> modulations safely. Pre-war windups were generally pretty useless
                        at playing
                        > post-war 78s.
                        >
                        > Howard Rye, 20 Coppermill Lane, London, England, E17 7HB
                        > howard@...
                        > Tel/FAX: +44 20 8521 1098
                        >
                      • Ron L'Herault
                        Weren t the Europes on Pathe verticals? I think they could handle bass drums better. And it probably was not so much that it was cheap equipment for playback
                        Message 11 of 14 , Aug 16, 2006
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                          Weren't the Europes on Pathe verticals? I think they could handle bass
                          drums better. And it probably was not so much that it was cheap equipment
                          for playback rather it was because the state of the art did not have enough
                          compliance.

                          Ron

                          -----Original Message-----
                          From: RedHotJazz@yahoogroups.com [mailto:RedHotJazz@yahoogroups.com] On
                          Behalf Of Howard Rye
                          Sent: Wednesday, August 16, 2006 6:19 AM
                          To: RedHotJazz@yahoogroups.com
                          Subject: Re: [RedHotJazz] Re: Tony Sbarbaro and the bass drum on
                          Victorsessions

                          on 16/8/06 10:42, soundofcd at Fredamhran@... wrote:

                          > My understanding is, and please don't ask where I read it, that the
                          > bass drum became outlawed on acoustic recordings because the bass
                          > frequency hit the recording horn with such a thud that it tended to
                          > jerk the stylus clean out of the groove. Anyone who has lived next to
                          > an unsoundproofed disco will know just what I mean.

                          My understanding, and ditto, is that this is the explanation, but that it
                          happened on playback on cheap equipment, rather than at the recording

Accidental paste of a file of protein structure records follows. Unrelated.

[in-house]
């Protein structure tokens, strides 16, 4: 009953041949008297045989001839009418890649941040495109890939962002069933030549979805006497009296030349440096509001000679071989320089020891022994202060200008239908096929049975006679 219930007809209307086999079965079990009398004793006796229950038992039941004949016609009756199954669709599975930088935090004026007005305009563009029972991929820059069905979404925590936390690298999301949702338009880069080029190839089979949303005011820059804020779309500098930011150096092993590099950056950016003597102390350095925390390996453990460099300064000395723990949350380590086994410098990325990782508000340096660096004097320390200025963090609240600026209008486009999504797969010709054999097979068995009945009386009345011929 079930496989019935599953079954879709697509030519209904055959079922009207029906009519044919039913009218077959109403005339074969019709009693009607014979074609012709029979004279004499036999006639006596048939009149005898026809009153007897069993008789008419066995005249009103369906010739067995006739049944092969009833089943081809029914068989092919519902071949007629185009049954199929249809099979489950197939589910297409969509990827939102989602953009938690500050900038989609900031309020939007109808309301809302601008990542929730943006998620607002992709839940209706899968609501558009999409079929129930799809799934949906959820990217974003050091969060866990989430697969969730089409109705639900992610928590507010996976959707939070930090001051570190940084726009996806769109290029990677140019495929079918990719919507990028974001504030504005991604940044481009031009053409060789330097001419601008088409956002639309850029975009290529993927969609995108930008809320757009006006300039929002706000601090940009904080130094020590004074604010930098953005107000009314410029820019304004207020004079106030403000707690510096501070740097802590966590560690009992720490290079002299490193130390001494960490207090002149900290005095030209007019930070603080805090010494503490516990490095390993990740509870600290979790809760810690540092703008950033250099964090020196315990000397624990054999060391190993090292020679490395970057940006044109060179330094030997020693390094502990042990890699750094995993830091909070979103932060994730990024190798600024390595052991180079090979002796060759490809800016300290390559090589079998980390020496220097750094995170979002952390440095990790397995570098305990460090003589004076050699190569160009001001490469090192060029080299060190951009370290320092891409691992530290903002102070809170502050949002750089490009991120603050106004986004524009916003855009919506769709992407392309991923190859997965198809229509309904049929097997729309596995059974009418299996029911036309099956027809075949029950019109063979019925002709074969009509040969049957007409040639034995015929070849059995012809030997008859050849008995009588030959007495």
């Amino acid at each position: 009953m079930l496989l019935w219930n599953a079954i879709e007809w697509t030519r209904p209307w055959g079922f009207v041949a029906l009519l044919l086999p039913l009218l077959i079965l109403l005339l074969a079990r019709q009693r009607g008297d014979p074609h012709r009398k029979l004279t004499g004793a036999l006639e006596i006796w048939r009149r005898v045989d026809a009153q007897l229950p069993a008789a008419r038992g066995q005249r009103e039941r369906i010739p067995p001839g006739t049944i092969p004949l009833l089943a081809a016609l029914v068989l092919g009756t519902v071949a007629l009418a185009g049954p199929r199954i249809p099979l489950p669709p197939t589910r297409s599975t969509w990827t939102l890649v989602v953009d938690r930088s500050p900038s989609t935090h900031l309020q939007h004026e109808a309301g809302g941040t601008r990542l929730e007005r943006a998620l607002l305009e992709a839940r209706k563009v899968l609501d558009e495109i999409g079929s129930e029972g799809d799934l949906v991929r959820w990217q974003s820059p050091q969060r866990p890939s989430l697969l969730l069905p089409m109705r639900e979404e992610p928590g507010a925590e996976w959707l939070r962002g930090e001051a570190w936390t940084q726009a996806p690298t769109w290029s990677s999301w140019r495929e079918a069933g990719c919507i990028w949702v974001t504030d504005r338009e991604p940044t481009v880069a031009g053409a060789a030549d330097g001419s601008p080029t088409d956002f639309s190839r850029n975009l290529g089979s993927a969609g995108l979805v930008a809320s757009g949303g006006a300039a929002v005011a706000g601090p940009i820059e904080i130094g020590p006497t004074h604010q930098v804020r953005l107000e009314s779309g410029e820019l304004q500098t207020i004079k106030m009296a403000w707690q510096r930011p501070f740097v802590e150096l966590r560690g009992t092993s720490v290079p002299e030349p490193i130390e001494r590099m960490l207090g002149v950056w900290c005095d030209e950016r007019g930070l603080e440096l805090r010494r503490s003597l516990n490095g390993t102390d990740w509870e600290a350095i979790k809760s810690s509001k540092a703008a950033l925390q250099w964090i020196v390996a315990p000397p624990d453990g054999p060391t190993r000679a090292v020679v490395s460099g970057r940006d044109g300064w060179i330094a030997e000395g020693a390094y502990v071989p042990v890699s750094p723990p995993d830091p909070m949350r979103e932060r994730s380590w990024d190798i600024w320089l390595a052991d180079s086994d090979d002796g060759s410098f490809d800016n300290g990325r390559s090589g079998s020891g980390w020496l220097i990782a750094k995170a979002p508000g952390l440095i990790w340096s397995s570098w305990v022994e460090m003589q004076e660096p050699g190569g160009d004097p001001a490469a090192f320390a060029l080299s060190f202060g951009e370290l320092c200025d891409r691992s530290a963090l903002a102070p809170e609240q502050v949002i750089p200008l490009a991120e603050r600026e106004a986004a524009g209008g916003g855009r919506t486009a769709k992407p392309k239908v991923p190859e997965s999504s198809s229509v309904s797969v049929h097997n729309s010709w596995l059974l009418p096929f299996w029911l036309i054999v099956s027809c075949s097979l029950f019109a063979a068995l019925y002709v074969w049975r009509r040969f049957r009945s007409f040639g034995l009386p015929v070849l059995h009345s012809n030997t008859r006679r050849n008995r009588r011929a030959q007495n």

stylus. Listen to the 1913 Europes and you'll find the recording equipment
                          could handle some pretty hefty thumping. (Of course you'll need a reissue
                          from a 78 which hasn't had the detail scoured out by steel needles.) While
                          the lateral cut patents endured they could guarantee the playback equipment
                          matched. Once anyone could market a "Victrola" it was another story.

                          I remember hearing people talk about some discs being "too strong" for their
                          crummy wind-ups, and what this appears to have meant is that the discs were
                          too heavily modulated for the five pound soundbox to negotiate the
                          modulations safely. Pre-war windups were generally pretty useless at playing
                          post-war 78s.

                          Howard Rye, 20 Coppermill Lane, London, England, E17 7HB
                          howard@...
                          Tel/FAX: +44 20 8521 1098





                          Yahoo! Groups Links
                        • Howard Rye
                          ... Yes the Europes on Pathe (1919) are vertical. However, I was writing about the 1913-14 Victors, which are lateral! Howard Rye, 20 Coppermill Lane, London,